Nine French citizens have been arrested in Chad, accused of making an unauthorised attempt to fly more than 100 children out of the country.
They include the head of a group called Arche de Zoe (Zoe's Ark) that had said it wanted to bring children from Sudan's Darfur region to France.
The nine were arrested at Abeche, near the Chad-Darfur border. A Paris court has launched a criminal investigation.
The French foreign ministry has condemned the incident.
France's Minister for Foreign Affairs and Human Rights Rama Yade, who had travelled to Darfur earlier this week, said the government had warned Zoe's Ark that it could be breaking the law.
"We know absolutely nothing about how these children were gathered. We don't know their origins, their nationality or the reality of their family situation. Taking them like this is in my view illegal and irresponsible," she told the AFP news agency.
Chadian President Idriss Deby Itno described the operation as "inhumane" and "unacceptable" and said those responsible would be "severely punished".
French government sources told the BBC that some 300 families in Europe may have paid a total of up to 1m euros ($1.4m) to charities in the hope of being able to adopt one of the children arriving from Chad.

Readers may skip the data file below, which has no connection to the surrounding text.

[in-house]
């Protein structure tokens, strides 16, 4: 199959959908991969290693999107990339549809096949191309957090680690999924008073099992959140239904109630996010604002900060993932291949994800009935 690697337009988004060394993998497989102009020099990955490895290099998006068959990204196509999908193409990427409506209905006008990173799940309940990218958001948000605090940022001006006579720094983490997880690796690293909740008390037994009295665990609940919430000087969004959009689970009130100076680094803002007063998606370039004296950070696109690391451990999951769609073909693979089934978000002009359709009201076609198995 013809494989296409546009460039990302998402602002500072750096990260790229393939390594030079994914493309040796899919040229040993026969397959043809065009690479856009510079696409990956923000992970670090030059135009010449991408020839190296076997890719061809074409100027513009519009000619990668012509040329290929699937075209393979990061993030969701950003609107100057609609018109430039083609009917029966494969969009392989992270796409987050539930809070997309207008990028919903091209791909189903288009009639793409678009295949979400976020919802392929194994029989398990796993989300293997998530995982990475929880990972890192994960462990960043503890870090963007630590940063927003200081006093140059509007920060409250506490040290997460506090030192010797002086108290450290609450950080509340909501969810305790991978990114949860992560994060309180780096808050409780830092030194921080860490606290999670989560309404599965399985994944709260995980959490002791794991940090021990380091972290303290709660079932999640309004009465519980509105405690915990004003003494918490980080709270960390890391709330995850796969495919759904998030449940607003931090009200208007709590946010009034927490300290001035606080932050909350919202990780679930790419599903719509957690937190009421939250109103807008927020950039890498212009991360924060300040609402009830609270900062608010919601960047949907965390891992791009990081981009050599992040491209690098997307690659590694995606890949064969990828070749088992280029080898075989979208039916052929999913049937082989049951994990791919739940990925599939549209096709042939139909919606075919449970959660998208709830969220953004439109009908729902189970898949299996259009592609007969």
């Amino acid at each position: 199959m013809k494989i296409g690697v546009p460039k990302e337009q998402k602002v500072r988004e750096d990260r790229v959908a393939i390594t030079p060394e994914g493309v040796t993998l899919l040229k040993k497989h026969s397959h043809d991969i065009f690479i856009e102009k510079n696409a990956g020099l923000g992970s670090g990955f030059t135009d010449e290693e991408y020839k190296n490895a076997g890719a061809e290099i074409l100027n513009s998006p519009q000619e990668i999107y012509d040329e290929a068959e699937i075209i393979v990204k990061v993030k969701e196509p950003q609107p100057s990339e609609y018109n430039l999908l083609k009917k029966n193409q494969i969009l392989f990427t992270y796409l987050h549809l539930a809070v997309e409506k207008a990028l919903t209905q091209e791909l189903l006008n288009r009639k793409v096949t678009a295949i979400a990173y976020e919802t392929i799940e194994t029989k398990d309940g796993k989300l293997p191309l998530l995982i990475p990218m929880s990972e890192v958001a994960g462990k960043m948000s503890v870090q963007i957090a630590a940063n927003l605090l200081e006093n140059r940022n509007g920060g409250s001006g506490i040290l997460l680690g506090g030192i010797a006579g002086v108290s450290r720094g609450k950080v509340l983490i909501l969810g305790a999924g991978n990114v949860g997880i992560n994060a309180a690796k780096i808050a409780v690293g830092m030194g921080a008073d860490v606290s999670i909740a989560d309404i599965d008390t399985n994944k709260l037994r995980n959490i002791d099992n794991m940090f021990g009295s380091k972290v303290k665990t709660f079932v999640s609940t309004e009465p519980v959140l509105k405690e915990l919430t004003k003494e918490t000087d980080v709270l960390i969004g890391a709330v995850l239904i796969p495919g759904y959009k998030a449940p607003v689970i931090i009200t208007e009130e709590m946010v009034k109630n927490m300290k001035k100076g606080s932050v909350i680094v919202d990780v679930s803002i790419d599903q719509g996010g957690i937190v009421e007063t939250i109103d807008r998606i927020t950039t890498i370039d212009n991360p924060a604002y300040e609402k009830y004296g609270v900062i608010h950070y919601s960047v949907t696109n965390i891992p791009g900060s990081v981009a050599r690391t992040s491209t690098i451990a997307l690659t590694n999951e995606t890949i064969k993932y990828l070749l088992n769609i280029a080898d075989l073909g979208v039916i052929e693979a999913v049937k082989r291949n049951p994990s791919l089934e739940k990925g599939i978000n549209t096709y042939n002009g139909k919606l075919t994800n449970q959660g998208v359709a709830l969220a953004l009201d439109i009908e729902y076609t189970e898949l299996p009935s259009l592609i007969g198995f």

Most of these families were French, and the remainder Belgian.
Some families had gone to the airport in Vatry, 120km (74 miles) east of Paris, in the hope of collecting the children as they arrived from Chad, a BBC correspondent in Paris says.
The UN children's agency, Unicef, said the operation "took place in violation of international rules".
Stephanie Lefebvre, secretary-general of Zoe's Ark, insisted the charity was acting out of compassion.
"There has never - I repeat - never been any question of us being an adoption agency," Ms Lefebre told AFP.
"These children were not intended for adoption. Our motives were simple: we just wanted to rescue them from death," she said.
She said families in France had offered to take the orphans into their homes, paying 2,400 euros ($3,440) to cover the charity's costs, Ms Lefebvre said.
The arrests took place after the authorities stopped several vehicles in which the children were being transported.
The children seemed shocked, and it was difficult to determine their names or where they had come from, a spokeswoman for the UN refugee agency, Annette Rehrl, told the BBC French service.
Chad's Interior Minister, Ahmat Mahamat Bachir, said nine French citizens had been arrested at Abeche airport and were being held in police custody in the town.
"They had no official authorisation. We have opened an inquiry," Mr Bachir told Reuters news agency by telephone.
They had planned to fly the children to France in a rented French charter plane, Mr Bachir said.
He said the 103 children were aged between three and eight, and included some Chadians.
The BBC's Stephanie Hancock in N'Djamena says many in Chad are stunned that anyone would attempt such an operation, especially if - as the Chadian government claims - the group had no proper authorisation.
In August, the French authorities issued a warning about the activities of Zoe's Ark, saying there was no guarantee that the children whom the group wanted to transport were actually orphans.